Werewolf

 

starstarstarstar

 


A new kind of horror faces a group of orphaned children as they are trapped inside a villa by something nasty in the woods…

 

Werewolf

 

One has seen and read of many horrors of the Second World War and then a fresh detail jumps out to bite one in the throat. This Polish-German co-production opens as a concentration camp in Poland is being evacuated in February of 1945. While many of the remaining prisoners are shot down by their German hosts, a group of children are left behind in the confusion. And, when a Russian soldier walks into their dormitory, the young inmates immediately drop to the ground to carry out a gruelling drill of push-ups – as would be expected of them. Later, after they have been moved to an abandoned villa in the woods, the children learn that their travails are far from over: they now face the spectre of starvation and their own nightmares. Asked what his name is by the teenage Hanka (Sonia Mietielica), Hanys (Nicolas Przygoda) replies: “20-50-14.” Hanka herself attempted to take her own life by chewing at the veins on her wrists. Now, together – and without adult supervision – the children must learn to shed the conditioning that has been drummed into them.

 

The film opens as bleakly as it could – with a girl having her throat ripped out by a German shepherd. The film’s publicity would have us believe that Adrian Panek's accomplished fable is a horror film set in the aftermath of the war. While there are many moments of horror, this hardly fits in with the genre, and neither is it a werewolf movie. Horror that exploits the atrocities of the Nazis is a despicable brand, exemplified by the vile and obscene Overlord (2018). Werewolf is smarter than that, using the tropes of the genre for its own creative ends. Comparisons to Lord of the Flies are also misleading as, if anything, the abandoned children here attempt to find order in the chaos that they have been handed. Besides one scene in which they destroy the finery of the mansion in a Bacchanalian orgy fuelled by alcohol, they pull together for the greater good. Only the bespectacled Wladek (Kamil Polnisiak), whose motives seem unclear, may be compared to Piggy from the earlier film, albeit without the puppy fat.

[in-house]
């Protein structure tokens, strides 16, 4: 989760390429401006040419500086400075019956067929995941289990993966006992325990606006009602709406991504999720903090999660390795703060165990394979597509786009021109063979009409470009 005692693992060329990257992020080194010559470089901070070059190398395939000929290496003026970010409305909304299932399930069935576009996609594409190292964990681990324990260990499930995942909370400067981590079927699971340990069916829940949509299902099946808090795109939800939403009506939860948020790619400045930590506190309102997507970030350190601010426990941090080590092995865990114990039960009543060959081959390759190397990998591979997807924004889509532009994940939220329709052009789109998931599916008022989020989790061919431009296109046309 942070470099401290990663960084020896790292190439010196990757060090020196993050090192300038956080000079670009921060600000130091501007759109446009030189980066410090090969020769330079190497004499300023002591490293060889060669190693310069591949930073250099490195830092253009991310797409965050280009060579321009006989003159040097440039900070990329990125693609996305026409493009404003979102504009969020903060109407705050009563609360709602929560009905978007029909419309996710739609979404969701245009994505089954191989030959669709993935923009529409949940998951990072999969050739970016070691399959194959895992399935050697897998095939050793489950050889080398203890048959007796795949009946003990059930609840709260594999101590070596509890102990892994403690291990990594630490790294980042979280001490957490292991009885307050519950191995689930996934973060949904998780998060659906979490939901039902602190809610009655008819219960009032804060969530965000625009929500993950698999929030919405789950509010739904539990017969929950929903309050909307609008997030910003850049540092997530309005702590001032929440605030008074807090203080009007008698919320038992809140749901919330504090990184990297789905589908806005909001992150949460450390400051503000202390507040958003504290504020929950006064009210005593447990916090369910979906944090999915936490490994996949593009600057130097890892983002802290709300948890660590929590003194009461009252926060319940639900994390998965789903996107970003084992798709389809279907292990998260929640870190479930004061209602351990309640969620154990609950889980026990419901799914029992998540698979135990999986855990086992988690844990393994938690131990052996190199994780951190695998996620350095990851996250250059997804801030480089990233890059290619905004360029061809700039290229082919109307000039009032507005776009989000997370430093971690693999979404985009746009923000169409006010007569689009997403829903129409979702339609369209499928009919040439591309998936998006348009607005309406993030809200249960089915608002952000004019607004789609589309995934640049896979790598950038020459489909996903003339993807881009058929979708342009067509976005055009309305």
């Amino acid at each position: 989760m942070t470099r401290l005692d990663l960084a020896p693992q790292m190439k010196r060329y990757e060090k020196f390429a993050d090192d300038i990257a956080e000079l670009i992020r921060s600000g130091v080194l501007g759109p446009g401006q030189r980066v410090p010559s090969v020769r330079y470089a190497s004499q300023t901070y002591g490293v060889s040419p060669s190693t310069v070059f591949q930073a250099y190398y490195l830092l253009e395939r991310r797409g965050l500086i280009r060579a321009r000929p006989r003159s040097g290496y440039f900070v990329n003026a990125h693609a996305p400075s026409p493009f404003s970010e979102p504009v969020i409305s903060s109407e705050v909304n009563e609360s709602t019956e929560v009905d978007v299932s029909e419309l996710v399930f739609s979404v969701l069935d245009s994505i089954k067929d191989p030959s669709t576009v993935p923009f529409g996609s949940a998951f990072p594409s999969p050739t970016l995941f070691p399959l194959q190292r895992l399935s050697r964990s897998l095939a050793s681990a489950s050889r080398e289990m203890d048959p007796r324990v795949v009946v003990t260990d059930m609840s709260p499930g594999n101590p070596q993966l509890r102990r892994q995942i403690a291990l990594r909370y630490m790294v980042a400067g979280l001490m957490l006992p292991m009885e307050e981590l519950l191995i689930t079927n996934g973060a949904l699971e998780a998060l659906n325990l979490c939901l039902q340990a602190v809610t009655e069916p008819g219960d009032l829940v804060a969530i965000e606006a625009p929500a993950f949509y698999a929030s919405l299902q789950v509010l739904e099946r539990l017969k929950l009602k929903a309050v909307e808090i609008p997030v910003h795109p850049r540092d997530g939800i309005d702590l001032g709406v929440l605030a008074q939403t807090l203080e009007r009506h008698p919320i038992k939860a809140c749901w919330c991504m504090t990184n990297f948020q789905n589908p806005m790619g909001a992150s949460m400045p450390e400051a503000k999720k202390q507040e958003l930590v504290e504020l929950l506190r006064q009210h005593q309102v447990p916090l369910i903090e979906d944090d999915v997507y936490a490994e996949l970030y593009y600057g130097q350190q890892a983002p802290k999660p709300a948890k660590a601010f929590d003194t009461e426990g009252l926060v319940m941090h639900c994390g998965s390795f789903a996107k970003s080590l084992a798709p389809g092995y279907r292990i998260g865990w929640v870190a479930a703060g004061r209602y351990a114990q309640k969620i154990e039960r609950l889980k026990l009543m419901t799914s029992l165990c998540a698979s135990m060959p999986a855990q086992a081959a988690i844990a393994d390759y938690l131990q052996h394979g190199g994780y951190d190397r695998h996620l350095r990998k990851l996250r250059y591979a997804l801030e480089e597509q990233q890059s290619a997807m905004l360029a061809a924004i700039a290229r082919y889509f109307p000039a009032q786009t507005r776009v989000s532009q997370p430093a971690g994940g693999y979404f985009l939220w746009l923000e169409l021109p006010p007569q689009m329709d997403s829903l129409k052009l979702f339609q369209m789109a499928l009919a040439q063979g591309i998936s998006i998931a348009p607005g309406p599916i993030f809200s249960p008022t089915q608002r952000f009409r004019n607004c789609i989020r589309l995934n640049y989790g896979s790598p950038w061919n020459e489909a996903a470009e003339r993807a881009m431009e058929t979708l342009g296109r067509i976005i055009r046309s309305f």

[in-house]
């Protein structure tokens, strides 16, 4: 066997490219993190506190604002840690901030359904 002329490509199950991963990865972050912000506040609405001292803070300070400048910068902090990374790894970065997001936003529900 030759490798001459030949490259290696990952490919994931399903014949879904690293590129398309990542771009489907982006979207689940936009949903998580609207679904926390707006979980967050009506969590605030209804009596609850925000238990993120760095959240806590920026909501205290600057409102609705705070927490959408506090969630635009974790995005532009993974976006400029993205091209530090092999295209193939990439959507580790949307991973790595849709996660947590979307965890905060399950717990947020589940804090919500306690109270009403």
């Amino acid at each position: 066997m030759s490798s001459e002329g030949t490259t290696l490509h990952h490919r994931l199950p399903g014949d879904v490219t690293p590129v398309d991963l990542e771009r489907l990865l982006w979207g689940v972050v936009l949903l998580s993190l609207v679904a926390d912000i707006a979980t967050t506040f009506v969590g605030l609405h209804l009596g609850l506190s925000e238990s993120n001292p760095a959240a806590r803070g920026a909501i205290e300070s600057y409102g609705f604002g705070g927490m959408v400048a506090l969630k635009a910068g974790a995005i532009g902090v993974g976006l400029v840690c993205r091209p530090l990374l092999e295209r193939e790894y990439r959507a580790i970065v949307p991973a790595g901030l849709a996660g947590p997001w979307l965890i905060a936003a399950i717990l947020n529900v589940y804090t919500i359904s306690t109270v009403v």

There is talk of werewolves in the woods, but the wild dogs are altogether more terrestrial, if no less ferocious for that. War can turn the gentlest creatures into animals and so it is with the Alsatians – and the children they confine. Deprived of food and drinking water, the young prisoners resort to sucking the condensation off the walls and eating engine grease. The devil is certainly in the detail. Like Pavlov’s dogs, the canine aggressors are conditioned by their masters and are hell-bent on devouring the boys in striped pyjamas. But events are turned round when Hanka discovers a red dress, turning herself into the living embodiment of Little Red Riding Hood. The lupine motif is established from the start as we learn the name of the concentration camp: Wolfsberg. Yet for all the summary instances of gore, the film’s most upsetting moment is when the children fight over a tin of dogfood, spilling the contents on the floor.

 

JAMES CAMERON-WILSON

 

Cast: Kamil Polnisiak, Nicolas Przygoda, Sonia Mietielica, Danuta Stenka, Werner Daehn, Jakub Syska, Julia Slusarczyk.

 

Dir Adrian Panek, Pro Magdalena Kaminska and Agata Szymanska, Screenplay Adrian Panek, Ph Dominik Danilczyk, Pro Des Anna Wunderlich, Ed Jaroslaw Kaminski, Music Antoni Komasa-Lazarkiewicz, Costumes Malgorzata Karpiuk.

 

Balapolis/Telewizja Polska (TVP)/Rosco Polska-Eureka Entertainment.

88 mins. Poland/Germany/Netherlands. 2018. DVD Rel: 18 November 2019. Cert. 15.